I arrived about an hour before the service and looked around the magnificent church, reading the stories of the saints and attempting to gain an insight into Catholic spirituality. This was one of the things that helped me get over my slightly iconoclastic doubts  about having statues and the like in church. The other thing was my Catholic friend describing them as “Holy Power Rangers.” She’s definitely going to purgatory for that one.

The Church itself is ridiculously beautiful, easily the most magnificent one I’ve been to in Manchester, the scale of it alone is jaw-dropping. Walking around I saw a collection of bones, which I think were relics of a saint, and they also had a shrine to John Henry Newman, the English convert to Catholicism who was the reason that the pope visited Britain last year. I also read a number of booklets and leaflets on issues such as death & dying, evolution, Buddhism and was surprised to find myself in agreement with a lot of what they said.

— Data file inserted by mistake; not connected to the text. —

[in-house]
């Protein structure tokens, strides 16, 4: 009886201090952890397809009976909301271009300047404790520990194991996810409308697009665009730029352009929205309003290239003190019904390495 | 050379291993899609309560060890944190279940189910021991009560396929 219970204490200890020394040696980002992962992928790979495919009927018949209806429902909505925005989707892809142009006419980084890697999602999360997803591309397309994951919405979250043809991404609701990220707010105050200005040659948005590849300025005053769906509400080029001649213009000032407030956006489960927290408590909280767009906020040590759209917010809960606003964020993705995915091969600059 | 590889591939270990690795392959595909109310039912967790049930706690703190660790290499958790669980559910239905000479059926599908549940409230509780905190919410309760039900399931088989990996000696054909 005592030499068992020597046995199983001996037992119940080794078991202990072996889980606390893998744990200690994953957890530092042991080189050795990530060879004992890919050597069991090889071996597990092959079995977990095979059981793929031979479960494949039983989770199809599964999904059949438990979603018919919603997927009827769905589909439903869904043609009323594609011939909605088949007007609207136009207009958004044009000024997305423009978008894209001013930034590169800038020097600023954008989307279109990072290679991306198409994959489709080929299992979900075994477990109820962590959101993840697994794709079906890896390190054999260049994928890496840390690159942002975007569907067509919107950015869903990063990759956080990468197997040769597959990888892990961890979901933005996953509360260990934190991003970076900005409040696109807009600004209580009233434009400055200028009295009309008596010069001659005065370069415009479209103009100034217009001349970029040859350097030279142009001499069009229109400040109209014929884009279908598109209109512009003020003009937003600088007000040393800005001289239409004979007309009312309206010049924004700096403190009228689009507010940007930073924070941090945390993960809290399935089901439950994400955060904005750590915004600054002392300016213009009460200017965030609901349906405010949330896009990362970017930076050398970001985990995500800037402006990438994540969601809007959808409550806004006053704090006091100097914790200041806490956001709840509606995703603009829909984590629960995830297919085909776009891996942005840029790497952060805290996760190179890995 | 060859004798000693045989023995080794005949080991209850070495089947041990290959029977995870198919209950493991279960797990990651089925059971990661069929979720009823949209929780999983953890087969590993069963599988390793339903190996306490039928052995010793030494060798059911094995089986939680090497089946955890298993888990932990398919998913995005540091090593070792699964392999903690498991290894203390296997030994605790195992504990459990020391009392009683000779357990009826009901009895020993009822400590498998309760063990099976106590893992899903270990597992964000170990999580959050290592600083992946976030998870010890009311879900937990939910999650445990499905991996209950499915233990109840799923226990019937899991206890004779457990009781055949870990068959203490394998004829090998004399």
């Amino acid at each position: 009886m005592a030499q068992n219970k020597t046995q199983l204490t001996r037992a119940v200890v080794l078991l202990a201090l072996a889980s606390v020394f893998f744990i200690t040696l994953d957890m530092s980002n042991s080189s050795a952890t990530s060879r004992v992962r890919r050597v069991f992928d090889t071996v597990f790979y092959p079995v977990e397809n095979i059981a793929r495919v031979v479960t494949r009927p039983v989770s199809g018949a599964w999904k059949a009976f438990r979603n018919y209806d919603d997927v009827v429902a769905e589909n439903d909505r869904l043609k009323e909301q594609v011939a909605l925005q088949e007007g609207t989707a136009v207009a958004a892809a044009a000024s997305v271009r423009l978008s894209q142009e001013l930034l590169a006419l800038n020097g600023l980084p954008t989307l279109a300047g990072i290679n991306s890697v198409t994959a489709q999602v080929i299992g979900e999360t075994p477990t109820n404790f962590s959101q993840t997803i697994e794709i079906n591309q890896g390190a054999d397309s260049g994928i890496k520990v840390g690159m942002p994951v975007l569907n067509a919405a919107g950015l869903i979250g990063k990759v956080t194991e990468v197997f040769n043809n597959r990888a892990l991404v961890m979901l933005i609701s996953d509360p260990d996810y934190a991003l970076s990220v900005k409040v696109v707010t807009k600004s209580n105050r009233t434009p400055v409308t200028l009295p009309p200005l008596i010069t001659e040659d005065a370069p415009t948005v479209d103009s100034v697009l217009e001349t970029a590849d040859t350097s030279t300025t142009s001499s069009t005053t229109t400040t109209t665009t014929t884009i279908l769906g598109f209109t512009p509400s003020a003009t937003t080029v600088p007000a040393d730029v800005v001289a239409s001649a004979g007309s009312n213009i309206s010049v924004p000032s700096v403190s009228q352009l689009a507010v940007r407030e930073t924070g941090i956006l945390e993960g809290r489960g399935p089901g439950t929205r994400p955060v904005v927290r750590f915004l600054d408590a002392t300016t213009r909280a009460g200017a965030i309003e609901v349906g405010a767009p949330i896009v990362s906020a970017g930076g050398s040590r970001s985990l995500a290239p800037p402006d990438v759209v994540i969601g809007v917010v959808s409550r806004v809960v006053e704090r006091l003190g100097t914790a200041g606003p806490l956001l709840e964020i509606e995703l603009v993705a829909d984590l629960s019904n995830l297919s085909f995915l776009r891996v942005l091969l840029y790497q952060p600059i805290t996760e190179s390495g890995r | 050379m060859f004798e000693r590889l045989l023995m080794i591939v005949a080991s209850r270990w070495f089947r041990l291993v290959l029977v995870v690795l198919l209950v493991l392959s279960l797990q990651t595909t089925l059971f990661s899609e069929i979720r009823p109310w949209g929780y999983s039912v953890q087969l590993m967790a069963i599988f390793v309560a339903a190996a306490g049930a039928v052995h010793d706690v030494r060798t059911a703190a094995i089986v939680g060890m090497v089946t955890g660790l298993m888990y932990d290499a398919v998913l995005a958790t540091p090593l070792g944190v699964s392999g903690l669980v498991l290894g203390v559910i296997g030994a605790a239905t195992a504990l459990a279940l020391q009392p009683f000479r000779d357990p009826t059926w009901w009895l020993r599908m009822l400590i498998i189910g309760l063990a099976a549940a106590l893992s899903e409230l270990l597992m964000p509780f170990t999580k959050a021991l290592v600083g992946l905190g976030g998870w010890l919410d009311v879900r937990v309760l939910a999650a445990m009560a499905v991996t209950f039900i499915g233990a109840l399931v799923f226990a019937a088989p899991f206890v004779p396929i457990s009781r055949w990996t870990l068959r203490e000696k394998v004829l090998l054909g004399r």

I studied Latin at school and so I was quite used to hearing it being used and speaking it myself. Dominus, Nostrum, Ecce Romani, it just adds authority to what you say. A schoolmate even got “Ubi in Roma?” (when in Rome) tattooed onto his buttocks in an attempt to  quote Will Ferrell, but apparently he got the tense wrong. All of these expectations built the service up in my head, and I felt disappointed by how it actually went.